Incidence of cytomegalovirus UL97 and UL54 amino acid substitutions detected after 100 or 200 days of valganciclovir prophylaxis

ArticleinJournal of clinical virology: the official publication of the Pan American Society for Clinical Virology 53(3):208-13 · March 2012with29 Reads
Impact Factor: 3.02 · DOI: 10.1016/j.jcv.2011.12.019 · Source: PubMed


    The IMPACT study was a randomized, double-blind study comparing 100 to 200 days of VGCV prophylaxis (900 mg once daily) in D+/R- kidney transplant recipients. Although extending the duration of prophylaxis resulted in a significant reduction in confirmed cytomegalovirus (CMV) disease (100-day: 36.8% vs 200-day: 16.1%(1)), the consequence of extending the duration of prophylaxis on the development of viral resistance remains unknown.
    To determine whether extending valganciclovir prophylaxis from 100 days to 200 days increased the incidence of ganciclovir resistance.
    Genotypic analysis of CMV UL97 and UL54 was conducted on virus isolated from patients meeting the predefined resistance analysis criteria (RAC).
    A greater number of patients met the RAC in the 100 day prophylaxis arm (50/163; 31%) compared to the 200 day prophylaxis arm (22/155; 14%). Sequence data were successfully generated for all 200-day patients and 48/50 100-day patients. Three patients in each treatment arm (100 day: 3/163 (1.8%) vs 200 day: 3/155 (1.9%)) had a single known valganciclovir resistance mutation detected (100 day: UL97 gene: M460V, C592G twice; 200 day: UL97 gene: C603W, M460V and UL54 gene: P522S). Overall, a resistance mutation was more likely to be detected if the patient met the RAC during prophylaxis (5/12 (42%)) compared to post-prophylaxis (1/58 (2%)). All six patients with known ganciclovir resistance mutations cleared the virus; three cleared virus without treatment and three cleared virus following treatment.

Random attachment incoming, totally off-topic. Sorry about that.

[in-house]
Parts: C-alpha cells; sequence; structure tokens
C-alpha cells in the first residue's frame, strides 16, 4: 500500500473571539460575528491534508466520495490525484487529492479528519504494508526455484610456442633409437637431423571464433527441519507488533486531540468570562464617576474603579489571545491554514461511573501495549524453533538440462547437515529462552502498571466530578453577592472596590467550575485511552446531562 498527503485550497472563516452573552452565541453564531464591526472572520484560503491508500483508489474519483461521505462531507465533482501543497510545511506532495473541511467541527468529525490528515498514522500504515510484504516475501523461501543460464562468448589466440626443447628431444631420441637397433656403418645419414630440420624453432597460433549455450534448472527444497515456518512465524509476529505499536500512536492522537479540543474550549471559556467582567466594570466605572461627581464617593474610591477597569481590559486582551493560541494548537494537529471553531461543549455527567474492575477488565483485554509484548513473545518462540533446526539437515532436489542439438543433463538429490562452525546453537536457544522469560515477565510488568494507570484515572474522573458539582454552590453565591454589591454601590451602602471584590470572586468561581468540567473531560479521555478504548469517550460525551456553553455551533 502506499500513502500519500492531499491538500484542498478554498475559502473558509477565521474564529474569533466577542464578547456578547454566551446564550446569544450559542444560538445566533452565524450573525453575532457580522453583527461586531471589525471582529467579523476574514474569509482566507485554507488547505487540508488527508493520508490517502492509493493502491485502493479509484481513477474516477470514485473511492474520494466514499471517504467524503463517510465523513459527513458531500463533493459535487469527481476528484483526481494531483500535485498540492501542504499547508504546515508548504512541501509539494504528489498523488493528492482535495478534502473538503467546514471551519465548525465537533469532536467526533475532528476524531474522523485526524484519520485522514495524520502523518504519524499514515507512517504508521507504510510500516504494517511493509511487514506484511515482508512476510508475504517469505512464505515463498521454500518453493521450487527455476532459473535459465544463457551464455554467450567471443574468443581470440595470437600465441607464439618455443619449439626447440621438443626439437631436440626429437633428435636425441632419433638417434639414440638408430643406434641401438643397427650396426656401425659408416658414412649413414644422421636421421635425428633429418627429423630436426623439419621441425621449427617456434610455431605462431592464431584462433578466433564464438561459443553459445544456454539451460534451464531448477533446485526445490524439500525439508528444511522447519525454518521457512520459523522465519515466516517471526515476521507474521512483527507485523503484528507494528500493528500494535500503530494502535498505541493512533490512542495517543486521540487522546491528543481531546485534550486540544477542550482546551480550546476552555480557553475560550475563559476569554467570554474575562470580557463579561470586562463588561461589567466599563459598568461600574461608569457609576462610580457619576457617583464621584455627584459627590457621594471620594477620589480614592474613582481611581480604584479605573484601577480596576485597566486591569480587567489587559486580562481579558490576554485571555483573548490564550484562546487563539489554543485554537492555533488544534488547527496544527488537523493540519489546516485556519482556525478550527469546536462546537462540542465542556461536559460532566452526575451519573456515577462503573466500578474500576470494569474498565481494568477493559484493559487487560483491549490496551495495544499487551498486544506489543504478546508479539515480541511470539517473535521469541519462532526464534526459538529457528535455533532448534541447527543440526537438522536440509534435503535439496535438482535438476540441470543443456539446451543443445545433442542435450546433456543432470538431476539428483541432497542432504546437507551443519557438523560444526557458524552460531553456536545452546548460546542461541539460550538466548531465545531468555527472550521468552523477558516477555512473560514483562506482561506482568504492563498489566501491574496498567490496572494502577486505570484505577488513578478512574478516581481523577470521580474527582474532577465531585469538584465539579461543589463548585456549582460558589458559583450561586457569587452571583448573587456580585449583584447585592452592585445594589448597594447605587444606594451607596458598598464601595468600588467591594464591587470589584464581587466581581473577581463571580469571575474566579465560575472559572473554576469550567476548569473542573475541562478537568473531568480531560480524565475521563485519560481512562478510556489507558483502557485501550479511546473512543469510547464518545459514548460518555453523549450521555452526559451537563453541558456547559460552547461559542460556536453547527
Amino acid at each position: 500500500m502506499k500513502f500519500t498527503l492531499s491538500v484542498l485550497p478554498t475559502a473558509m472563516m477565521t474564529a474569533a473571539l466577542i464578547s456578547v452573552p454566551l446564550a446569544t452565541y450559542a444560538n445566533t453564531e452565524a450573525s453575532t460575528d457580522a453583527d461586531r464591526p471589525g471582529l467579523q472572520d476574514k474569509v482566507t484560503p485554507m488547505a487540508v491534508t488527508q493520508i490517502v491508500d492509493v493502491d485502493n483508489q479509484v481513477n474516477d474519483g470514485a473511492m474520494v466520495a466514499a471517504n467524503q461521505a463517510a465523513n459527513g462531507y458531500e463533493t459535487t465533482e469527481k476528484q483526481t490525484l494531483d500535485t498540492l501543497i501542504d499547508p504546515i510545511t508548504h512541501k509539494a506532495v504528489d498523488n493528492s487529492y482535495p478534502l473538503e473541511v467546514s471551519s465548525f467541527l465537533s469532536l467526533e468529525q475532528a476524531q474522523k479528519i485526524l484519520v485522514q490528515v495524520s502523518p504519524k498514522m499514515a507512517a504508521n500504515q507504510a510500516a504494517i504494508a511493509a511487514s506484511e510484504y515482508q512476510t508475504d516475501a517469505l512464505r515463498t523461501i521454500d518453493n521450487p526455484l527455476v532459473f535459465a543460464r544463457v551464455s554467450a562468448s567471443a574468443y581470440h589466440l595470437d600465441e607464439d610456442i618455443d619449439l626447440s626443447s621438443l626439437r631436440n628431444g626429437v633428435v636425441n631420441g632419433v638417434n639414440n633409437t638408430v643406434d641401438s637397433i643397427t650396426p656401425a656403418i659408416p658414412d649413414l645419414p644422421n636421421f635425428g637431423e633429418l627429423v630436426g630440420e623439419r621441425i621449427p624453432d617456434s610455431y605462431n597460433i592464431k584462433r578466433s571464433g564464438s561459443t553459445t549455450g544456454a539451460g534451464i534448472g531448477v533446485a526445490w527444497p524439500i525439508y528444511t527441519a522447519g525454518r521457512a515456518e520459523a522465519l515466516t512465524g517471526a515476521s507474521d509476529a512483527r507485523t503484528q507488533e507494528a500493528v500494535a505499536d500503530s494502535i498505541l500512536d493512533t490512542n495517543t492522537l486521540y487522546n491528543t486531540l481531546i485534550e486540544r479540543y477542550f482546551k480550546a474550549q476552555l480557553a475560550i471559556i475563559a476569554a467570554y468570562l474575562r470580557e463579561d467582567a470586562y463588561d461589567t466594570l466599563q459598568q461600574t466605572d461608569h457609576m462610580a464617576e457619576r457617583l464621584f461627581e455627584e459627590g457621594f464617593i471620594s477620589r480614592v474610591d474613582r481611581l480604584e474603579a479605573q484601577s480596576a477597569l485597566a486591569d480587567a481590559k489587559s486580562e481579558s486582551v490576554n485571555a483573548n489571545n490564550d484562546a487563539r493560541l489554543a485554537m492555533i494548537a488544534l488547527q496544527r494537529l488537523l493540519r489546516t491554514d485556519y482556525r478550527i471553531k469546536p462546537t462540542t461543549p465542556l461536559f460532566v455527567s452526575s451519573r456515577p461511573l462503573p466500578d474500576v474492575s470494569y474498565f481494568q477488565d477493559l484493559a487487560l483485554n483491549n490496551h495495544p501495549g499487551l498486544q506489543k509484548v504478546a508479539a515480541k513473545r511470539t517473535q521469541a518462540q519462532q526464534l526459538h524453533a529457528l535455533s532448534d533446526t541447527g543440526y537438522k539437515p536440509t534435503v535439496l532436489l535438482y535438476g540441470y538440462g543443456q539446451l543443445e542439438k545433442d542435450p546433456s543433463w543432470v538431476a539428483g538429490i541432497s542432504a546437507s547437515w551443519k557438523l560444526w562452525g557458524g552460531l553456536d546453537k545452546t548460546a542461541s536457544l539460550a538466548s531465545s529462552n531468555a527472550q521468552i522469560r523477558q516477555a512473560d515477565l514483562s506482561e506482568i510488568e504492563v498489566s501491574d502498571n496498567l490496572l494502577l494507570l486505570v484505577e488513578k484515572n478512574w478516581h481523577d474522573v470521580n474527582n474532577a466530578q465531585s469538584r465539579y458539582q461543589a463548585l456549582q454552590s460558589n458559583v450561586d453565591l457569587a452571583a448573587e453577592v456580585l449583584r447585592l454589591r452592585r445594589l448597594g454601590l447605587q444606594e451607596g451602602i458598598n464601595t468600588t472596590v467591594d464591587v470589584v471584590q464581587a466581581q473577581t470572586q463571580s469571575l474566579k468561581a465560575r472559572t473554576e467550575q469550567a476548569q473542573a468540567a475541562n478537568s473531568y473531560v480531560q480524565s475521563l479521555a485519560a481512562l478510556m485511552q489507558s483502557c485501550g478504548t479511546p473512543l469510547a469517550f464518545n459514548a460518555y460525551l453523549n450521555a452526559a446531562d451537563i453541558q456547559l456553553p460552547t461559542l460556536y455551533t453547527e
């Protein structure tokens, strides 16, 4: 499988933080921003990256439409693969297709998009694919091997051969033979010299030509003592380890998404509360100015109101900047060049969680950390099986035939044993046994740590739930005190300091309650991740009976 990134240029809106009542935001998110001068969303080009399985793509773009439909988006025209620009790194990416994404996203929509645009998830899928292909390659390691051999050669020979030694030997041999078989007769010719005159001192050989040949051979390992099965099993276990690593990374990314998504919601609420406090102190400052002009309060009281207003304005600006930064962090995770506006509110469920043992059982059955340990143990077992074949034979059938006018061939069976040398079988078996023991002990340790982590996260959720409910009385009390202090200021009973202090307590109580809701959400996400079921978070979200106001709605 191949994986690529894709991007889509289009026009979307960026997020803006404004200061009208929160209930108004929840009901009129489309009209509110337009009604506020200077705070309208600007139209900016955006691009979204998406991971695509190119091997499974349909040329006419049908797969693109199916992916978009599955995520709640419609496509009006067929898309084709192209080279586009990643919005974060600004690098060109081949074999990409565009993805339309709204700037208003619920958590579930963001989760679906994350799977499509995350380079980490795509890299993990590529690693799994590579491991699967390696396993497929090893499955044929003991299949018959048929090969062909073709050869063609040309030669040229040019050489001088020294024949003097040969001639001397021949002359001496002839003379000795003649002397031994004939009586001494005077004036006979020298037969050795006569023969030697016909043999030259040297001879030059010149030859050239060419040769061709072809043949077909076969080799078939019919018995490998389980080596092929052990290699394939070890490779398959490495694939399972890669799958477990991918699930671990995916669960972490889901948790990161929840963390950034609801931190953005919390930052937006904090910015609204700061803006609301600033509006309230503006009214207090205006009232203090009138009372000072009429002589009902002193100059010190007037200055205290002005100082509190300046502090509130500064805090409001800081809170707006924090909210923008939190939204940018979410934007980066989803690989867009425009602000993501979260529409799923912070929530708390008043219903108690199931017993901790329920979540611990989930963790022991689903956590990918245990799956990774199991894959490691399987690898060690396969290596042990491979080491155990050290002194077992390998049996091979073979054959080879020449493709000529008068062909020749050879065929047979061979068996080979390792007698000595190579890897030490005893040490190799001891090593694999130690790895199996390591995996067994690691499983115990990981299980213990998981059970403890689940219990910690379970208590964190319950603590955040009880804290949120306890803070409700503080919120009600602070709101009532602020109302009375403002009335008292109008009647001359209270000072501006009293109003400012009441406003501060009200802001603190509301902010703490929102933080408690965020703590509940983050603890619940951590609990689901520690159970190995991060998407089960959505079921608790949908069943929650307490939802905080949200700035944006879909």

Extending valganciclovir prophylaxis from 100 days to 200 days did not significantly affect the incidence of ganciclovir resistance.